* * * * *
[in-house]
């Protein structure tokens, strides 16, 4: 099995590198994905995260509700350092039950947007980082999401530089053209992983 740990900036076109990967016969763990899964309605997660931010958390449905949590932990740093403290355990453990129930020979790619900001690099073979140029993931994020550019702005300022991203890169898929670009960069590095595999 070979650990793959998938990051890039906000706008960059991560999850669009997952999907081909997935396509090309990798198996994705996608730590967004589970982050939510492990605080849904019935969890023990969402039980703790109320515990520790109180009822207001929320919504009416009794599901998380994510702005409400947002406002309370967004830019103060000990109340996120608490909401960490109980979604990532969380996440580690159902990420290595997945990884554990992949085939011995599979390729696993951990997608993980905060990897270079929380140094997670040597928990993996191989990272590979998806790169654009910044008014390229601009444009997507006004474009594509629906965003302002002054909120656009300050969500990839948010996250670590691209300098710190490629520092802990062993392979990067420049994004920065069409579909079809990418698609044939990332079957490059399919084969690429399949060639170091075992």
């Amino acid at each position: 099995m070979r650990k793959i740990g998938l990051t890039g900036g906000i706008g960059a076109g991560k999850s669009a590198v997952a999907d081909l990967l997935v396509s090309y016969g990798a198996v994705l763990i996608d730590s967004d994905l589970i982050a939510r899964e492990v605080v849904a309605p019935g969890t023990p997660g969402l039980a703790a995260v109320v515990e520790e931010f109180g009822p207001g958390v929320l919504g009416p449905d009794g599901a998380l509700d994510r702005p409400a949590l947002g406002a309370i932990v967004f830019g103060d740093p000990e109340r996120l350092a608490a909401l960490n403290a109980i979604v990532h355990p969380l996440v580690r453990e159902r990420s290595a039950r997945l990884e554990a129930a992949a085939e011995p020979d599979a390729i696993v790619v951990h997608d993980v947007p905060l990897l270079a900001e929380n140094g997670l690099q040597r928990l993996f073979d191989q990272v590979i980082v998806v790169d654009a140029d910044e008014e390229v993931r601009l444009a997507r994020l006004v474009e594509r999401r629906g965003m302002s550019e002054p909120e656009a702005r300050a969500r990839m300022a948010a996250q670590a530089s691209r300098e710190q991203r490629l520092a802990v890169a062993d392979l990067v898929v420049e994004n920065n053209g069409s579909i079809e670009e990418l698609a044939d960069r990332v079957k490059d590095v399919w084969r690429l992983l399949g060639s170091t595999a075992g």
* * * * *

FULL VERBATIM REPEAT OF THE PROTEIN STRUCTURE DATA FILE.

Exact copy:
[in-house]
């Protein structure tokens, strides 16, 4: 099995590198994905995260509700350092039950947007980082999401530089053209992983 740990900036076109990967016969763990899964309605997660931010958390449905949590932990740093403290355990453990129930020979790619900001690099073979140029993931994020550019702005300022991203890169898929670009960069590095595999 070979650990793959998938990051890039906000706008960059991560999850669009997952999907081909997935396509090309990798198996994705996608730590967004589970982050939510492990605080849904019935969890023990969402039980703790109320515990520790109180009822207001929320919504009416009794599901998380994510702005409400947002406002309370967004830019103060000990109340996120608490909401960490109980979604990532969380996440580690159902990420290595997945990884554990992949085939011995599979390729696993951990997608993980905060990897270079929380140094997670040597928990993996191989990272590979998806790169654009910044008014390229601009444009997507006004474009594509629906965003302002002054909120656009300050969500990839948010996250670590691209300098710190490629520092802990062993392979990067420049994004920065069409579909079809990418698609044939990332079957490059399919084969690429399949060639170091075992």
């Amino acid at each position: 099995m070979r650990k793959i740990g998938l990051t890039g900036g906000i706008g960059a076109g991560k999850s669009a590198v997952a999907d081909l990967l997935v396509s090309y016969g990798a198996v994705l763990i996608d730590s967004d994905l589970i982050a939510r899964e492990v605080v849904a309605p019935g969890t023990p997660g969402l039980a703790a995260v109320v515990e520790e931010f109180g009822p207001g958390v929320l919504g009416p449905d009794g599901a998380l509700d994510r702005p409400a949590l947002g406002a309370i932990v967004f830019g103060d740093p000990e109340r996120l350092a608490a909401l960490n403290a109980i979604v990532h355990p969380l996440v580690r453990e159902r990420s290595a039950r997945l990884e554990a129930a992949a085939e011995p020979d599979a390729i696993v790619v951990h997608d993980v947007p905060l990897l270079a900001e929380n140094g997670l690099q040597r928990l993996f073979d191989q990272v590979i980082v998806v790169d654009a140029d910044e008014e390229v993931r601009l444009a997507r994020l006004v474009e594509r999401r629906g965003m302002s550019e002054p909120e656009a702005r300050a969500r990839m300022a948010a996250q670590a530089s691209r300098e710190q991203r490629l520092a802990v890169a062993d392979l990067v898929v420049e994004n920065n053209g069409s579909i079809e670009e990418l698609a044939d960069r990332v079957k490059d590095v399919w084969r690429l992983l399949g060639s170091t595999a075992g």